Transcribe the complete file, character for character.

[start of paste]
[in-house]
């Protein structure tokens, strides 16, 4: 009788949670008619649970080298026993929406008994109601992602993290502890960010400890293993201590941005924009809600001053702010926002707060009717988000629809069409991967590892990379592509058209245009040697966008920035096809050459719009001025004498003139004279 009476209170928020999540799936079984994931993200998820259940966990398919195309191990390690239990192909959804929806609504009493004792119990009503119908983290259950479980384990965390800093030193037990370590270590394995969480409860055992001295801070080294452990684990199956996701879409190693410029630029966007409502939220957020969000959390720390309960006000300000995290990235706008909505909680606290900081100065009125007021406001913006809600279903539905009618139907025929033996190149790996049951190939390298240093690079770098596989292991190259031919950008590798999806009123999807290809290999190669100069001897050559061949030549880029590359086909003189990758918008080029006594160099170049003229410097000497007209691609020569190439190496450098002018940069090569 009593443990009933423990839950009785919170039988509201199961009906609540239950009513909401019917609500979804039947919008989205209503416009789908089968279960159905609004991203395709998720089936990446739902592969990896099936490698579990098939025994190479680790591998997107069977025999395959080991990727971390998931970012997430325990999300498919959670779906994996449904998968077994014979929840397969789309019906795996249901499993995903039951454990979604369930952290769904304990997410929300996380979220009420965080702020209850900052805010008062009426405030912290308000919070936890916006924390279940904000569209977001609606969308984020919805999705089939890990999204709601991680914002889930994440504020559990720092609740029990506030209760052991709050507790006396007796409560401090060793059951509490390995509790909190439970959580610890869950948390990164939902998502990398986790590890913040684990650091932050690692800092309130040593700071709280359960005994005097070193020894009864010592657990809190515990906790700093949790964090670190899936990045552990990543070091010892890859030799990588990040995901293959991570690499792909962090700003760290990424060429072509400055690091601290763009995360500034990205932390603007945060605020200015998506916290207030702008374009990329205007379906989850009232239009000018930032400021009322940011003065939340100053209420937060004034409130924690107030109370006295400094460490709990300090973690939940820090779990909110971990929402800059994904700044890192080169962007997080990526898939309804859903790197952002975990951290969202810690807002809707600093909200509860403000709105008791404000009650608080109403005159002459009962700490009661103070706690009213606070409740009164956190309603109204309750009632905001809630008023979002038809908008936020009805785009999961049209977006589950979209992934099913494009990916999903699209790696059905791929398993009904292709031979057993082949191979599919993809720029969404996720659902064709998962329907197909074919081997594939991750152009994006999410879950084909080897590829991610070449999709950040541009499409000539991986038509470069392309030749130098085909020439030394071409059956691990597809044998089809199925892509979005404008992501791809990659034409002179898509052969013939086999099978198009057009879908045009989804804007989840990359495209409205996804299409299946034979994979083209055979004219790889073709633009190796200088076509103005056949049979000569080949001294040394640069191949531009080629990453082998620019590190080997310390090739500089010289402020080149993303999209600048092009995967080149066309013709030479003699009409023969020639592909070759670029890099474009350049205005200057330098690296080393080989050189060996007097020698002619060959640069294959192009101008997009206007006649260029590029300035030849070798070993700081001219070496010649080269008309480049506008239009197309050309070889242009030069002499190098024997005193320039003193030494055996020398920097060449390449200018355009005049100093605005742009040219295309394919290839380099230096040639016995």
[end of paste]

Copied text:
[in-house]
């Protein structure tokens, strides 16, 4: 009788949670008619649970080298026993929406008994109601992602993290502890960010400890293993201590941005924009809600001053702010926002707060009717988000629809069409991967590892990379592509058209245009040697966008920035096809050459719009001025004498003139004279 009476209170928020999540799936079984994931993200998820259940966990398919195309191990390690239990192909959804929806609504009493004792119990009503119908983290259950479980384990965390800093030193037990370590270590394995969480409860055992001295801070080294452990684990199956996701879409190693410029630029966007409502939220957020969000959390720390309960006000300000995290990235706008909505909680606290900081100065009125007021406001913006809600279903539905009618139907025929033996190149790996049951190939390298240093690079770098596989292991190259031919950008590798999806009123999807290809290999190669100069001897050559061949030549880029590359086909003189990758918008080029006594160099170049003229410097000497007209691609020569190439190496450098002018940069090569 009593443990009933423990839950009785919170039988509201199961009906609540239950009513909401019917609500979804039947919008989205209503416009789908089968279960159905609004991203395709998720089936990446739902592969990896099936490698579990098939025994190479680790591998997107069977025999395959080991990727971390998931970012997430325990999300498919959670779906994996449904998968077994014979929840397969789309019906795996249901499993995903039951454990979604369930952290769904304990997410929300996380979220009420965080702020209850900052805010008062009426405030912290308000919070936890916006924390279940904000569209977001609606969308984020919805999705089939890990999204709601991680914002889930994440504020559990720092609740029990506030209760052991709050507790006396007796409560401090060793059951509490390995509790909190439970959580610890869950948390990164939902998502990398986790590890913040684990650091932050690692800092309130040593700071709280359960005994005097070193020894009864010592657990809190515990906790700093949790964090670190899936990045552990990543070091010892890859030799990588990040995901293959991570690499792909962090700003760290990424060429072509400055690091601290763009995360500034990205932390603007945060605020200015998506916290207030702008374009990329205007379906989850009232239009000018930032400021009322940011003065939340100053209420937060004034409130924690107030109370006295400094460490709990300090973690939940820090779990909110971990929402800059994904700044890192080169962007997080990526898939309804859903790197952002975990951290969202810690807002809707600093909200509860403000709105008791404000009650608080109403005159002459009962700490009661103070706690009213606070409740009164956190309603109204309750009632905001809630008023979002038809908008936020009805785009999961049209977006589950979209992934099913494009990916999903699209790696059905791929398993009904292709031979057993082949191979599919993809720029969404996720659902064709998962329907197909074919081997594939991750152009994006999410879950084909080897590829991610070449999709950040541009499409000539991986038509470069392309030749130098085909020439030394071409059956691990597809044998089809199925892509979005404008992501791809990659034409002179898509052969013939086999099978198009057009879908045009989804804007989840990359495209409205996804299409299946034979994979083209055979004219790889073709633009190796200088076509103005056949049979000569080949001294040394640069191949531009080629990453082998620019590190080997310390090739500089010289402020080149993303999209600048092009995967080149066309013709030479003699009409023969020639592909070759670029890099474009350049205005200057330098690296080393080989050189060996007097020698002619060959640069294959192009101008997009206007006649260029590029300035030849070798070993700081001219070496010649080269008309480049506008239009197309050309070889242009030069002499190098024997005193320039003193030494055996020398920097060449390449200018355009005049100093605005742009040219295309394919290839380099230096040639016995």